168-170 Water Street,
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In 1913, A.W. Newman operated a jewellery store on Chenango Street. That summer there were four theatres featuring vaudeville and motion picture entertainment in Binghamton, and Newman saw a need for a new, more intimate venue. He decided to close his shop and have the theatre built – a place where people could gather for evenings of fun and entertainment. It would be called the People’s Theatre.
Albert Willey was contracted to build a five story building to house Newman’s 400 seat theatre. Technically, it would be known as the Willey Block, but this was definitely the people’s building. The theatre was located on the ground floor and the upper floors were used by a lighting manufacturer. Built of reinforced concrete it was promoted as an ‘absolutely fireproof photoplay house’ and ‘on of the most modern structures of its character in the country’. Ground was broken on September 13, 1913, and the People’s Theatre opened to a packed house on July 6, 1914.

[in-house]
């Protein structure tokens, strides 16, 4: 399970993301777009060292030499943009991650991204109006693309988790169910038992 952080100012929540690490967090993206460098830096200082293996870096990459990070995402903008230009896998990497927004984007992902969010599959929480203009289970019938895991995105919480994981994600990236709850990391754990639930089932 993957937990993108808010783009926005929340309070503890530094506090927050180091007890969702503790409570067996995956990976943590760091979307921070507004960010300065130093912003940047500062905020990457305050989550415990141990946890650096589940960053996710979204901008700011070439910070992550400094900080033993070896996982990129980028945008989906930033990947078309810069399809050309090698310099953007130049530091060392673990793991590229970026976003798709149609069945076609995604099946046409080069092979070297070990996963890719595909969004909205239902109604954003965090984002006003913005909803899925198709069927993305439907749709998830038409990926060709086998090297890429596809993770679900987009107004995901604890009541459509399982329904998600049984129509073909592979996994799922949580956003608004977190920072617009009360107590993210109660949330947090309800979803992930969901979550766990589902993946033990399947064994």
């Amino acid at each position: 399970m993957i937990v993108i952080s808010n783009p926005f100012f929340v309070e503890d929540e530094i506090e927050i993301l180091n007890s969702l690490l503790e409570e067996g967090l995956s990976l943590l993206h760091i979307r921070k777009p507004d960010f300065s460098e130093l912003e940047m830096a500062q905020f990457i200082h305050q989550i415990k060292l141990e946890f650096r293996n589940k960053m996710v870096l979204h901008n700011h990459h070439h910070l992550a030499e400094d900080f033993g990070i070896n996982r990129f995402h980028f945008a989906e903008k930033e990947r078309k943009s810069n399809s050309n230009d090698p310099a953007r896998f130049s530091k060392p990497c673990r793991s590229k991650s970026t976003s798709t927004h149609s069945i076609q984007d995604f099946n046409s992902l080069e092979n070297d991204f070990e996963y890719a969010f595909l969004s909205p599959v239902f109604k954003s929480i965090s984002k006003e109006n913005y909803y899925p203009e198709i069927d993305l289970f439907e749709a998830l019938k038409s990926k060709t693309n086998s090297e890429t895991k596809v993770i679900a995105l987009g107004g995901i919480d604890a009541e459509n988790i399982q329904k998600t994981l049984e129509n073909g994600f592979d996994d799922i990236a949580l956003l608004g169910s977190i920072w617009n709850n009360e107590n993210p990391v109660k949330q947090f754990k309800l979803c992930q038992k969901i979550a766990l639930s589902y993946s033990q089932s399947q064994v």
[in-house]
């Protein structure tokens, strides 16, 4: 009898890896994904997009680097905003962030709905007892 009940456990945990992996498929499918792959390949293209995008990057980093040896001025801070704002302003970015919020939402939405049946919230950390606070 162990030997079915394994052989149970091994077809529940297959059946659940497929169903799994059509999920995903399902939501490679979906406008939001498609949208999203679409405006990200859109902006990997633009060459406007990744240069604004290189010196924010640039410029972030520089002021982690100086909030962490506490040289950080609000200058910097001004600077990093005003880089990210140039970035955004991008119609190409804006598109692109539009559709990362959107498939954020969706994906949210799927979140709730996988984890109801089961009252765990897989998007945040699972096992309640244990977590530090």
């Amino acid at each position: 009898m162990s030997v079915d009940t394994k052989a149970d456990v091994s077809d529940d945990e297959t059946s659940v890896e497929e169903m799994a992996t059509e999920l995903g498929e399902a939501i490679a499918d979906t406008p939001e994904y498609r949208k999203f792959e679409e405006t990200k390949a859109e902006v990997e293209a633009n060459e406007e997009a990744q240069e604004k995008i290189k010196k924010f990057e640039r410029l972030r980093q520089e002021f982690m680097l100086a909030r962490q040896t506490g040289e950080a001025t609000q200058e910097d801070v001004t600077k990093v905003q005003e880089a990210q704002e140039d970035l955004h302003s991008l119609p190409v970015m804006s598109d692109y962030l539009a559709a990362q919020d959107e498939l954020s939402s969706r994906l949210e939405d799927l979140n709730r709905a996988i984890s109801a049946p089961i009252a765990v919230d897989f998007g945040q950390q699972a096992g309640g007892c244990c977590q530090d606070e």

The People’s Theatre closed Saturday, September 27, 1930, with owner Jesse C. Hilman announcing plans in the press to replace the theatre with a miniature golf course (!). The press reported that ‘the front and the rear of the present theatre will be removed as well as the seats, furniture and fixtures used for movie purposes’. The ambitious undertaking was scheduled to be completed by October 15.
Perhaps not surprisingly, by 1933 the theatre had found new life as a night club called “Peoples”. This also appears to have a been a short-lived venture.
The impressive building still stands in good condition and is still in use. The ornate trim on the first two stories is a subtle reminder of its gaudier days as a movie theatre.
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